It took twenty minutes of calling, and trying to figure out where Tom Linder was listening "up" from 14.007, before the German-born CW operator finally heard me - in Rwanda! Confused? Don't be.
9X0TL. To be honest I didn't think I was going to get him, on any band. I told our local big DXer Thos EI2JD on Saturday that, and I quote, "I would be delighted to get him on any band. Just once!"
And so come late Sunday night, when hard working professionals like me should be tucked away in our beds, ready for the day ahead, I couldn't resist sitting at the desk in the shack with my homebrew CW paddle between my finger and thumb, trying to get this rare one into my log. Within minutes of starting his CQ, he had decided to work split and was calling "up". The question was - where he was listening? The answer was - anywhere between 1 and 2 KCs up. So it required a bit of moving around to find him. It didn't help that a few minutes in I heard him working EI2JD (the same Thos mentioned above - well done Thos) so I gritted my teeth for the challenge. I was rewarded eventually with the beautiful sound (in morse code, you understand!) of EI2 ??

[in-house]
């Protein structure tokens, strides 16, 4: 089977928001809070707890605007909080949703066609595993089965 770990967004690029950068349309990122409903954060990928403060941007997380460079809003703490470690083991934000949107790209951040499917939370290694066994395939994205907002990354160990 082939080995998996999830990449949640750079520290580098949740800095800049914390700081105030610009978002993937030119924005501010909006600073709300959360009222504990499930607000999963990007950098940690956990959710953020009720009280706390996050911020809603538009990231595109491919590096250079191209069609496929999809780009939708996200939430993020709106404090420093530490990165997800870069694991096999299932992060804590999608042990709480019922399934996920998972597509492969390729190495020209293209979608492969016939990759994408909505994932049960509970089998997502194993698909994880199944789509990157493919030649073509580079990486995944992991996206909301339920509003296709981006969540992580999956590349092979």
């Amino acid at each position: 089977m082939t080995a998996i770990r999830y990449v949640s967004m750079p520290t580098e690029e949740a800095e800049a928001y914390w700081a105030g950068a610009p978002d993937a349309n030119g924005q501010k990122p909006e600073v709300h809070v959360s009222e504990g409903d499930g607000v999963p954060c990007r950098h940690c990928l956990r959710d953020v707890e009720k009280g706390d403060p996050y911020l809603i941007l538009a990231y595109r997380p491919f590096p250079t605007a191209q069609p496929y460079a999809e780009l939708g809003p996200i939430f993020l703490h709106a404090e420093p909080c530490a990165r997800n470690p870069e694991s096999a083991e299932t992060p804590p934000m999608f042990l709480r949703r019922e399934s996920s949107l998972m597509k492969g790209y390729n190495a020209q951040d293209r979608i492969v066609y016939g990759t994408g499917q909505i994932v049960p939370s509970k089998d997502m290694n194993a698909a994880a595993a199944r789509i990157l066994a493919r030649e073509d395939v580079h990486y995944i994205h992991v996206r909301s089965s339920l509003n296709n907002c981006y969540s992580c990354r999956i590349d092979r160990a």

"Oh yes, he's hearing me. Better be patient and not mess my call up," I thought. Yes, I've done it plenty of times. You get excited and start tapping the key or paddle with a bit too much adrenaline pumping and, all of a sudden EI2KC becomes EI3KC or EI2KY or EI2CC and then things get messy. Thankfully I was able to give him EI2KC confidently and after receiving his 599 report, I have him "R R TNX 599 599 73 TU DIT DIT".
Just looking at my log, I see that the stats are interesting. I haven't updated you in a while, but here's how it stands in terms of DXCCs worked on the various modes:
CW: 149 DXCCs worked
PHONE: 124 DXCCs worked
RTTY: 32 DXCCs worked
Total DXCCs worked to date (since October 30th 2009): 172
Total DXCCs confirmed by paper QSLs: 33
Total DXCC's confirmed by AG eQSL: 74
As I always say, not bad for 100w and a wire and a vertical!